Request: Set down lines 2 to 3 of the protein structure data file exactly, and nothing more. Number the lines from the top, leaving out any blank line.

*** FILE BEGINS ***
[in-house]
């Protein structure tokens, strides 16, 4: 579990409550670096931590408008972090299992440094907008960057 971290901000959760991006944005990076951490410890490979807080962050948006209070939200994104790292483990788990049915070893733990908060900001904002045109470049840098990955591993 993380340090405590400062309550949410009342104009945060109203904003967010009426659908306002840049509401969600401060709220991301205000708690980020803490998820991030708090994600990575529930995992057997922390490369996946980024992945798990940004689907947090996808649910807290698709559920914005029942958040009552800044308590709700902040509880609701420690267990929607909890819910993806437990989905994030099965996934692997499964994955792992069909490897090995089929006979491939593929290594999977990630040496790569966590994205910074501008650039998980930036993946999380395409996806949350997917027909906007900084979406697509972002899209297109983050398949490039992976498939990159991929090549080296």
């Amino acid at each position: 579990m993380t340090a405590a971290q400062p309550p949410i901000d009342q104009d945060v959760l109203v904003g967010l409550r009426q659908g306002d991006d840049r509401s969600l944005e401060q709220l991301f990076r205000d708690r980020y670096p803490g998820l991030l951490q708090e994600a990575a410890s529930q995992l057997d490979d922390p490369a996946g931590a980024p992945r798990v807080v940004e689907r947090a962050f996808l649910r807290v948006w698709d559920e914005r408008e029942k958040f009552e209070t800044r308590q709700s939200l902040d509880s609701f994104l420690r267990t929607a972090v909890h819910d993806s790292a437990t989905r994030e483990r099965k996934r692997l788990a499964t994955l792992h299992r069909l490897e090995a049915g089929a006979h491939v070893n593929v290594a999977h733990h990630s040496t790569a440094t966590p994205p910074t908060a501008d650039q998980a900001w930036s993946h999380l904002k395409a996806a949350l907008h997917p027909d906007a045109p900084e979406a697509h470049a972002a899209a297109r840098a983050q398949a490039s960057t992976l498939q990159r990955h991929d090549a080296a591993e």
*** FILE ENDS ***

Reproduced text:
């Protein structure tokens, strides 16, 4: 579990409550670096931590408008972090299992440094907008960057 971290901000959760991006944005990076951490410890490979807080962050948006209070939200994104790292483990788990049915070893733990908060900001904002045109470049840098990955591993 993380340090405590400062309550949410009342104009945060109203904003967010009426659908306002840049509401969600401060709220991301205000708690980020803490998820991030708090994600990575529930995992057997922390490369996946980024992945798990940004689907947090996808649910807290698709559920914005029942958040009552800044308590709700902040509880609701420690267990929607909890819910993806437990989905994030099965996934692997499964994955792992069909490897090995089929006979491939593929290594999977990630040496790569966590994205910074501008650039998980930036993946999380395409996806949350997917027909906007900084979406697509972002899209297109983050398949490039992976498939990159991929090549080296």
């Amino acid at each position: 579990m993380t340090a405590a971290q400062p309550p949410i901000d009342q104009d945060v959760l109203v904003g967010l409550r009426q659908g306002d991006d840049r509401s969600l944005e401060q709220l991301f990076r205000d708690r980020y670096p803490g998820l991030l951490q708090e994600a990575a410890s529930q995992l057997d490979d922390p490369a996946g931590a980024p992945r798990v807080v940004e689907r947090a962050f996808l649910r807290v948006w698709d559920e914005r408008e029942k958040f009552e209070t800044r308590q709700s939200l902040d509880s609701f994104l420690r267990t929607a972090v909890h819910d993806s790292a437990t989905r994030e483990r099965k996934r692997l788990a499964t994955l792992h299992r069909l490897e090995a049915g089929a006979h491939v070893n593929v290594a999977h733990h990630s040496t790569a440094t966590p994205p910074t908060a501008d650039q998980a900001w930036s993946h999380l904002k395409a996806a949350l907008h997917p027909d906007a045109p900084e979406a697509h470049a972002a899209a297109r840098a983050q398949a490039s960057t992976l498939q990159r990955h991929d090549a080296a591993e």